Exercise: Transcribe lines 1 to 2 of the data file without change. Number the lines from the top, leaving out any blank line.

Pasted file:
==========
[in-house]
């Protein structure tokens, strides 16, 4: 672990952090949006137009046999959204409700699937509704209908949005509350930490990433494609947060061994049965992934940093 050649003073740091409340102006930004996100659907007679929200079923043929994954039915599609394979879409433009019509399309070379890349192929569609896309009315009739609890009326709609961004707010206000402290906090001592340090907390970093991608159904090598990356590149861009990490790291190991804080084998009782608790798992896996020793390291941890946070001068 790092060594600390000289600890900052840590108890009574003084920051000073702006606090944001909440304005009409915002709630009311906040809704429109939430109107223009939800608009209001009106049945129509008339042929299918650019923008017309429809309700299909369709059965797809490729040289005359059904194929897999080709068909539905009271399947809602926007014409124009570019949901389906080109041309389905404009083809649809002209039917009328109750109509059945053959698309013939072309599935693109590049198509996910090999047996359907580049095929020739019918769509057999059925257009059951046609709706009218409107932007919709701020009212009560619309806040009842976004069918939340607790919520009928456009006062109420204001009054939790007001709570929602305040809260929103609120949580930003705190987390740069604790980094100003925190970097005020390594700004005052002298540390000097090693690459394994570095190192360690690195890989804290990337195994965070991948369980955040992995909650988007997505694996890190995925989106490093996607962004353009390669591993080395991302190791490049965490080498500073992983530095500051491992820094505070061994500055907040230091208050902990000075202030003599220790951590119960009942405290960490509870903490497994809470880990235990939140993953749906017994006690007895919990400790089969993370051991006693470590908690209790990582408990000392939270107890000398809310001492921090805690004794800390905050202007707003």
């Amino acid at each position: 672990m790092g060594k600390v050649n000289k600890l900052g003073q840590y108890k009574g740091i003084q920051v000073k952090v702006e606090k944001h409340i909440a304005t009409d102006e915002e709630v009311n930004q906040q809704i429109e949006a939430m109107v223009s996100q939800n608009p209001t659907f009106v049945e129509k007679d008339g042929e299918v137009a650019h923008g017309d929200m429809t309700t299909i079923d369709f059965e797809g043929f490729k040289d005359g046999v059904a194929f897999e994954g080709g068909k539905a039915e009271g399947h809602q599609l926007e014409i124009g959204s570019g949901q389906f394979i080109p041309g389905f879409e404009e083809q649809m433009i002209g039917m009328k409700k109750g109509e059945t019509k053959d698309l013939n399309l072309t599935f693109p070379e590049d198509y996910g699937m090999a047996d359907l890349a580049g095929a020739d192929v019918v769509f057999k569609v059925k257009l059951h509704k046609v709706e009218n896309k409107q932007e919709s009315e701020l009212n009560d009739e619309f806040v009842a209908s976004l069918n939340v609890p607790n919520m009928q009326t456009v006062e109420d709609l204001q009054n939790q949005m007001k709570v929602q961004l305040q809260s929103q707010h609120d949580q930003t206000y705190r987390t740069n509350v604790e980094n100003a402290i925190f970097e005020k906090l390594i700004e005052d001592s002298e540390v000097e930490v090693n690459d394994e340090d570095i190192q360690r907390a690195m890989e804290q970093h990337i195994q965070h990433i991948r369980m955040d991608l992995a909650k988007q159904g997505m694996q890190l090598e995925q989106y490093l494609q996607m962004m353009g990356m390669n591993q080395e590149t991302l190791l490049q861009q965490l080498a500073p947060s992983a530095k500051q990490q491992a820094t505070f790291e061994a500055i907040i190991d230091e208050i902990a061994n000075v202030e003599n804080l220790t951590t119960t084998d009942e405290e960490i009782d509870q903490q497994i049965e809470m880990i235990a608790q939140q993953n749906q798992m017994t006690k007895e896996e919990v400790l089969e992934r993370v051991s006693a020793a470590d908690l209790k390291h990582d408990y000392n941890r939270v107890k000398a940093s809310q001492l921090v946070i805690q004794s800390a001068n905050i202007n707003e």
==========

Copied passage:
[in-house]
């Protein structure tokens, strides 16, 4: 672990952090949006137009046999959204409700699937509704209908949005509350930490990433494609947060061994049965992934940093 050649003073740091409340102006930004996100659907007679929200079923043929994954039915599609394979879409433009019509399309070379890349192929569609896309009315009739609890009326709609961004707010206000402290906090001592340090907390970093991608159904090598990356590149861009990490790291190991804080084998009782608790798992896996020793390291941890946070001068 790092060594600390000289600890900052840590108890009574003084920051000073702006606090944001909440304005009409915002709630009311906040809704429109939430109107223009939800608009209001009106049945129509008339042929299918650019923008017309429809309700299909369709059965797809490729040289005359059904194929897999080709068909539905009271399947809602926007014409124009570019949901389906080109041309389905404009083809649809002209039917009328109750109509059945053959698309013939072309599935693109590049198509996910090999047996359907580049095929020739019918769509057999059925257009059951046609709706009218409107932007919709701020009212009560619309806040009842976004069918939340607790919520009928456009006062109420204001009054939790007001709570929602305040809260929103609120949580930003705190987390740069604790980094100003925190970097005020390594700004005052002298540390000097090693690459394994570095190192360690690195890989804290990337195994965070991948369980955040992995909650988007997505694996890190995925989106490093996607962004353009390669591993080395991302190791490049965490080498500073992983530095500051491992820094505070061994500055907040230091208050902990000075202030003599220790951590119960009942405290960490509870903490497994809470880990235990939140993953749906017994006690007895919990400790089969993370051991006693470590908690209790990582408990000392939270107890000398809310001492921090805690004794800390905050202007707003």